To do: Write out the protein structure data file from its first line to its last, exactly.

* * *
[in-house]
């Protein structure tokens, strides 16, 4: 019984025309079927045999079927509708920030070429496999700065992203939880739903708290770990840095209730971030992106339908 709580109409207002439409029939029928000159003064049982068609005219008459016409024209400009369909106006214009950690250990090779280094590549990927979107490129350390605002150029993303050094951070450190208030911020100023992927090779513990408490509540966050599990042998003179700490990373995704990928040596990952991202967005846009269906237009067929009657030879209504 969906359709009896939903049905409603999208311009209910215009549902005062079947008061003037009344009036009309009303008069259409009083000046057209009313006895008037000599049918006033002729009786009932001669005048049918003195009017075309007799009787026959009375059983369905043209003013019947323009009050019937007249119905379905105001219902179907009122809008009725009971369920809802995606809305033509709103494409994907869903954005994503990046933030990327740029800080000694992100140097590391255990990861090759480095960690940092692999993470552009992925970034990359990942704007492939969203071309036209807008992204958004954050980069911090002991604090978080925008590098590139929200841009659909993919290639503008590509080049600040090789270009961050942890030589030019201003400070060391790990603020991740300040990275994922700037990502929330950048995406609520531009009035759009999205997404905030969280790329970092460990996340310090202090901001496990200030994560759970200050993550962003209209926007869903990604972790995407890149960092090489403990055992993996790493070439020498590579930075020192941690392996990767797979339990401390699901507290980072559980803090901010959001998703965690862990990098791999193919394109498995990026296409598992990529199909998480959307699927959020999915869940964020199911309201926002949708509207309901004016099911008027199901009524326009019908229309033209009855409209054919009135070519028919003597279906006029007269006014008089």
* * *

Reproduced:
[in-house]
């Protein structure tokens, strides 16, 4: 019984025309079927045999079927509708920030070429496999700065992203939880739903708290770990840095209730971030992106339908 709580109409207002439409029939029928000159003064049982068609005219008459016409024209400009369909106006214009950690250990090779280094590549990927979107490129350390605002150029993303050094951070450190208030911020100023992927090779513990408490509540966050599990042998003179700490990373995704990928040596990952991202967005846009269906237009067929009657030879209504 969906359709009896939903049905409603999208311009209910215009549902005062079947008061003037009344009036009309009303008069259409009083000046057209009313006895008037000599049918006033002729009786009932001669005048049918003195009017075309007799009787026959009375059983369905043209003013019947323009009050019937007249119905379905105001219902179907009122809008009725009971369920809802995606809305033509709103494409994907869903954005994503990046933030990327740029800080000694992100140097590391255990990861090759480095960690940092692999993470552009992925970034990359990942704007492939969203071309036209807008992204958004954050980069911090002991604090978080925008590098590139929200841009659909993919290639503008590509080049600040090789270009961050942890030589030019201003400070060391790990603020991740300040990275994922700037990502929330950048995406609520531009009035759009999205997404905030969280790329970092460990996340310090202090901001496990200030994560759970200050993550962003209209926007869903990604972790995407890149960092090489403990055992993996790493070439020498590579930075020192941690392996990767797979339990401390699901507290980072559980803090901010959001998703965690862990990098791999193919394109498995990026296409598992990529199909998480959307699927959020999915869940964020199911309201926002949708509207309901004016099911008027199901009524326009019908229309033209009855409209054919009135070519028919003597279906006029007269006014008089």